Research

Broadly, I am interested in exploring the psychological correlates of a) using technologies to access virtual social environments and b) smartphone use. I believe that the trace data people leave behind, whether it be a series of tweets, Facebook posts, or smartphone applications used daily, can reveal information about a person’s psychological state and experiences. Much has been said about the virtues (e.g., social support, social connection) and evils (e.g., loneliness, FoM) of social media, and as a researcher, I aim to parse out the ways in which it fits into both categories.

Emotion expression on Twitter following collective traumas

In nearly all of my work, I scrape and code Twitter data to explore temporal dynamics of emotion expression in tweets before, during, and after large-scale traumatic events (e.g., school shootings, terrorist attacks). The approach I developed for doing so involves sourcing tweets from users who follow Twitter accounts that are local to a community of interest. This method gets around some of the limitations of using the Twitter Search API: 1) only tweets generated in the past seven days from the date of a search can be downloaded, 2) keyword searches do not guarantee that downloaded tweets come from users who live in a community of interest. Although Twitter tags all tweets with the geocoordinates of where users are when they create a tweet, users can opt out of making this information public -- and most do just that (90-95%). The method I developed circumvents all of these issues and has proven useful for studying the impact of several collective traumas. For details on this method:

Jones, Wojcik, Sweeting, & Silver (Dec 2016) - Tweeting negative emotion: An investigation of Twitter data in the aftermath of violence on college campuses. Psychological Methods.

Jones, Brymer, & Silver (in press) - Using big data to study the impact of mass violence: Opportunities for the traumatic stress field. Journal of Traumatic Stress.

Misinformation online

Some of my work explores how exposure misinformation online may have consequences for how a) people respond psychologically to crisis events and b) make important medical decisions. For example, my colleagues and I examined rumor exposure in the context of a university shooting and lockdown in which critical updates from the university were scarce. In a large-scale survey of students in the lockdown, we found that exposure to conflicting information about the event was associated with event-related acute stress; we also found that students who used more social media channels and trusted them for critical updates during the lockdown reported more acute stress than students who trusted social media less. During this lockdown, students who used Twitter for critical updates reported more exposure to conflicting information/rumors. We supplemented our large-scale survey with Twitter data scraped from users who followed main university Twitter accounts and we found that, as rumor theory suggests, rumors were generated when official updates were scarce and that spikes in rumor transmission tracked with negative emotion expression over time.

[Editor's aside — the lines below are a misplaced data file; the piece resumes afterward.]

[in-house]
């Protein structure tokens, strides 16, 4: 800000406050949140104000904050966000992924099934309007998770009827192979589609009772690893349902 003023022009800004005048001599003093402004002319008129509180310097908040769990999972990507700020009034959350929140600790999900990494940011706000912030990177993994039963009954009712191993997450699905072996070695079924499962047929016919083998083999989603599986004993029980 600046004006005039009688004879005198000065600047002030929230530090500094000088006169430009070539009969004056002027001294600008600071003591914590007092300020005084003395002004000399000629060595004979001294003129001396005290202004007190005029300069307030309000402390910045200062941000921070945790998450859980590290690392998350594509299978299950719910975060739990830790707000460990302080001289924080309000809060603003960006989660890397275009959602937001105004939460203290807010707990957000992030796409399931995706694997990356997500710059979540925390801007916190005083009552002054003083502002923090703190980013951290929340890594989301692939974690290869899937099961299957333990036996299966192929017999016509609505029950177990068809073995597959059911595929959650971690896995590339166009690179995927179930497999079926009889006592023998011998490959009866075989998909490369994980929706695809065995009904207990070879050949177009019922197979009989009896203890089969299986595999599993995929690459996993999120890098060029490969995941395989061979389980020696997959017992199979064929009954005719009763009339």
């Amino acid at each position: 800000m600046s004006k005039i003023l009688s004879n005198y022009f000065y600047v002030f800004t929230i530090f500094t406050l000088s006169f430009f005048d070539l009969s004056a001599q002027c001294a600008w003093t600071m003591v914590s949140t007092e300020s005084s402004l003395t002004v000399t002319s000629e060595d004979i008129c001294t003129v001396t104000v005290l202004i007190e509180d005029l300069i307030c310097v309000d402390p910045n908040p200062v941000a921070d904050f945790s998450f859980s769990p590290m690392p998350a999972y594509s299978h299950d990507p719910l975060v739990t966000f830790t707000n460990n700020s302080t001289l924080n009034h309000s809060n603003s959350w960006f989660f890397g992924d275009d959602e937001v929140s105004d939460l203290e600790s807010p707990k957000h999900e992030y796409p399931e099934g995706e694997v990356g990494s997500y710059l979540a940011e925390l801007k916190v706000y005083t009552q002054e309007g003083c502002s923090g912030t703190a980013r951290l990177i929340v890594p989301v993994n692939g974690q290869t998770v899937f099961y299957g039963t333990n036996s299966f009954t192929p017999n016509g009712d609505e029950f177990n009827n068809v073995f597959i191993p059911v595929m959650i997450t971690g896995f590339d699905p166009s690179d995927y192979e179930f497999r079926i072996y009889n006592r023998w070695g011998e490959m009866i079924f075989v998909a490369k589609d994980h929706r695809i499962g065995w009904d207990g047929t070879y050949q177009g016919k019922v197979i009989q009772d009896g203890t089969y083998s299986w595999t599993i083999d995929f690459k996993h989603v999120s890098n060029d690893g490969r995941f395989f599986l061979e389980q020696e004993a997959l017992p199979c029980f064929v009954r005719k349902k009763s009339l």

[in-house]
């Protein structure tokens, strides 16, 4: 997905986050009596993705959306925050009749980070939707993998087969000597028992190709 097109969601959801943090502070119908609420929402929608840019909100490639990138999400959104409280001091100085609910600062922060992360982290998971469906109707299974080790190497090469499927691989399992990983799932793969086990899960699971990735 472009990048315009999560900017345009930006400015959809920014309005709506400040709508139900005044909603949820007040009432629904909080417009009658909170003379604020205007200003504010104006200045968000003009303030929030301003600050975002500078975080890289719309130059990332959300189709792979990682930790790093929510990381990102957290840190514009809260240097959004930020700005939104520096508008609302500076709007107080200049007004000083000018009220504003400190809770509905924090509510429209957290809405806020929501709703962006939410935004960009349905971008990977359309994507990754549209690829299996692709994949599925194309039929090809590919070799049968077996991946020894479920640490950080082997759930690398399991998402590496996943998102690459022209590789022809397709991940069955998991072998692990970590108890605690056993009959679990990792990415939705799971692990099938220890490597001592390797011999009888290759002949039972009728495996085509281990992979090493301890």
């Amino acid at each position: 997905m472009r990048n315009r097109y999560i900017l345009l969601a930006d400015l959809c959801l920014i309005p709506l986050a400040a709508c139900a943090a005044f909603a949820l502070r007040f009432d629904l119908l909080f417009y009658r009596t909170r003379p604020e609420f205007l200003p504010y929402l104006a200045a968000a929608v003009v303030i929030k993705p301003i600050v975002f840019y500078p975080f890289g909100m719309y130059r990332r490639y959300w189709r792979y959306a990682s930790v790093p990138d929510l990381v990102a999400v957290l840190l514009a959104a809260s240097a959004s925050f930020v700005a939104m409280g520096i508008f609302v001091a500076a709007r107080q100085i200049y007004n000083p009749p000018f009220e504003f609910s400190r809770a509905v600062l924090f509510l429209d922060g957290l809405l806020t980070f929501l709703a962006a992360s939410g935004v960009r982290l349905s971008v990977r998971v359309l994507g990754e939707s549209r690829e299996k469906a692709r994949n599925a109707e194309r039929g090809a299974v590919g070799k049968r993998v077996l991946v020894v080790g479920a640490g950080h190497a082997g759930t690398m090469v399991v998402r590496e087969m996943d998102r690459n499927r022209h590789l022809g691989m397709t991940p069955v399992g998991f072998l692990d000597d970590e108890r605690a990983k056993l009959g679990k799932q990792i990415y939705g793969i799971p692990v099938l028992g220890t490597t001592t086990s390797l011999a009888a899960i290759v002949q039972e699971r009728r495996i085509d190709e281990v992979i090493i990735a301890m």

Jones, Thompson, Dunkel Schetter, & Silver (Oct 2017) - Distress and rumor exposure on social media during a campus lockdown. Proceedings of the National Academy of Sciences USA.

In a lab study with colleagues in the Department of Medicine at the University of California, Irvine, I am exploring how exposure to misinformation about cholesterol medications on the web leads participants to instruct a hypothetical older relative to avoid these drugs, despite the preponderance of evidence that they are beneficial to overall health. The data for this project are currently being analyzed!

Media exposure to collective trauma

We live in a world in which unfettered access to up-to-the-minute information about collective traumas is at our fingertips. When disasters strike, sometimes graphic videos and pictures of the aftermath are transmitted via the news and social media channels. Often times, this imagery contains horrible scenes of death and gore. Moreover, this graphic content can be live-streamed on social media and shared with thousands or million of people. There are plenty of examples now where we see mass shootings live-streamed on Facebook, for example. Most people would probably tell you they find this content to be, yet some people watch and share this graphic content. Thus, my colleagues and I try to understand not only why people watch this content, but the psychological consequences of exposure to it.

Jones, Garfin, Holman, & Silver (Sept 2016) - Media use and exposure to graphic content in the week following the Boston Marathon bombings. American Journal of Community Psychology.

Redmond, Jones, Holman, & Silver (Feb 2019) - Who watches an ISIS beheading—and why. American Psychologist.

Thompson, Jones, Holman, & Silver (in press) - Media exposure to mass violence events can fuel a cycle of distress. Science Advances.